I love reading Caine Prize winners Namwali Serpell and Okwiri Oduor because they are able to write in so much detail in their writing without trying too hard to the point of making every sentence bring familiar images and feelings. When I read them my brain is alive and all my senses are awakened to when they might be called upon by a sentence to feel something or be somewhere in the story.
I believe a lot of that self-hate we as black women have for our darker skin tones and features comes from white beauty standards, where women who show beauty that is closer to whiteness: whiter or lighter skin, sharper or longer noses, smaller lips, are viewed as being more beautiful.
FI: Tell us about your story, Black Beyond Africa, and how you came to write it.
AOM: Black Beyond Africa is one of a number of stories I wrote when I did some travelling last year. I had been to Nigeria , Mozambique , China and Turkey and experienced the various ways I was received as a black woman.
In Nigeria I experienced what we call black-on-black racism and colourism, where I was viewed more favourably or as being more beautiful than other African women because I am South African. I did not feel comfortable with that, not only because it is not true, but also because I felt the compliments came from a place of self-hate.
I believe a lot of that self-hate we as black women have for our darker skin tones and features comes from white beauty standards, where women who show beauty that is closer to whiteness: whiter or lighter skin, sharper or longer noses, smaller lips, are viewed as being more beautiful. To the point that images of women like Serena Williams, Beyonce, Kerry Washington and in South Africa, Pearl Thusi, are photo-shopped to meet those standards.
In China people were curious about my hair and my skin colour. I was stared at quite a bit and people would either ask to take pictures with me or steal pictures of me when I was not looking. And I had mixed feeling about that experience.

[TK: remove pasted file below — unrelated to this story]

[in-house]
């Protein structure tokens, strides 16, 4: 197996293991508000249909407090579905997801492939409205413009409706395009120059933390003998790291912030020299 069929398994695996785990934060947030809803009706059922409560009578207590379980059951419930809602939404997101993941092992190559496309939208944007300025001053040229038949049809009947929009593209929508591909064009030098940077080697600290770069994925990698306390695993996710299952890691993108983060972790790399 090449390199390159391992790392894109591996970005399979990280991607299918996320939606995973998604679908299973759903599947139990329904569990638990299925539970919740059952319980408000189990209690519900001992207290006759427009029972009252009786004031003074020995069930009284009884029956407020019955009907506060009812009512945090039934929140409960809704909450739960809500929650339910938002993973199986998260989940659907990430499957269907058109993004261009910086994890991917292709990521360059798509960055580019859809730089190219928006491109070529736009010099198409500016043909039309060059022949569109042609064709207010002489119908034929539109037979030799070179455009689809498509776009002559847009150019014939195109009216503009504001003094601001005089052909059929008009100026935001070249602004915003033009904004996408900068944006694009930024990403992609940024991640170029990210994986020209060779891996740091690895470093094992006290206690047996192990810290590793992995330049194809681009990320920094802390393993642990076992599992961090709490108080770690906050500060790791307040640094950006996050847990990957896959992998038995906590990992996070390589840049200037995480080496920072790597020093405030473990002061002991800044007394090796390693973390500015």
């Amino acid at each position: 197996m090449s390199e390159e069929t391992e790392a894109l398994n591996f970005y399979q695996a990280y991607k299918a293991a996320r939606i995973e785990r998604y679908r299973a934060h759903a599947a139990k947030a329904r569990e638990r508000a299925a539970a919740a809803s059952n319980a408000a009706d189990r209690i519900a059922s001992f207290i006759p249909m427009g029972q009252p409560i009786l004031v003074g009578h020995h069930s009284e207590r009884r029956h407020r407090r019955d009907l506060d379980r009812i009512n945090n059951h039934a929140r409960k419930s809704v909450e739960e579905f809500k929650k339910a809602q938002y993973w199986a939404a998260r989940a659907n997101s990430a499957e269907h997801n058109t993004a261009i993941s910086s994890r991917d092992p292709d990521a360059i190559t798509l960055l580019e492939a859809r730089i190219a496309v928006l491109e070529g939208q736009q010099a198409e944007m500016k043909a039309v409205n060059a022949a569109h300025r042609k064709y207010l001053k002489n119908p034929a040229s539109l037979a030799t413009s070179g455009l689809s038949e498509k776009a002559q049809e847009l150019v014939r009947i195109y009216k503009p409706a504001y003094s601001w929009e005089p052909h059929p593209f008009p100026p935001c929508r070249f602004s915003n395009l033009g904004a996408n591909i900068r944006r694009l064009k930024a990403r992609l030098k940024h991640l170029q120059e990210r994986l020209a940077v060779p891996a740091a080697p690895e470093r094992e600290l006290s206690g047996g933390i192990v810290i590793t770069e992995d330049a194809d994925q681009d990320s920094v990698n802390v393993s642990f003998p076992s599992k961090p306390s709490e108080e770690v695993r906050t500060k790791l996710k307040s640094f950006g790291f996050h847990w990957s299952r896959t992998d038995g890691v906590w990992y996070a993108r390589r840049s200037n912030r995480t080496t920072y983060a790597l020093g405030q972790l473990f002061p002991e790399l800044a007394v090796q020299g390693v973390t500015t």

In Turkey I experienced racism, the stares were antagonistic–I was followed to the beach by a man who made monkey gestures behind me and a group of men made sexual comments about my being black.
At the airport I was treated quite badly because I am a black African woman and how I looked. I wrote the story to process the sadness and loneliness I was feeling at the time. And I think it’s a feeling many women experience until it just turns to anger at yourself and then you realise nothing is wrong with you, and then the anger turns to the perpetrators. Until you really just don’t care what racist people are reasoning, all that matters is that they are wrong. And that is what the story communicates.
FI: What are your current projects and what’s next for you?
AOM: I am working on the Black Women Be Like Podcasts to make it a truly Pan-African podcast for women on the continent and in the Diaspora.
I am curating the last part of the West African series for #FinishTheStoryFriday and in November we will begin with the Central Africa series. An e-book of all the stories will be released at the end of the year by Storymoja and Black Women Be Like.
My story, The Demon on His Back, has just been published in the Killens Review of Arts and Letters of the Centre for Black Studies at the City University of New York.
I have just finished another anthology of 12 short stories that I have submitted for review with publishers.
I am working on my first novel which I hope to finish next year while doing my Honours in Creative Writing at Wits University in South Africa.
And I continue to write all the stories in my head.
Follow Andiswa and all her rad podcasts, social medias and creations:
Founder and Author: Black Women Be Like
Οytic Poetry by David Edwards
To inhabit the middle space between bodies;
To interchange between being one
Or the other.
To feel one’s other body
Being doesn’t lend itself
Which body is your body.
One simply is.
One simply knows.
David Edwards is a senior at the University of Texas at Austin studying English and History. He was born in Wytheville, VA, but has lived in most of the Deep South states at some point in his life. He grew up in a very conservative, fundamentalist Christian family of three sisters and a single mother. The difficult living and family situation led to his developing an independent and inquisitive mind and a fondness for reading. He is deeply indebted to the love and support of his friends and (more recently) family members.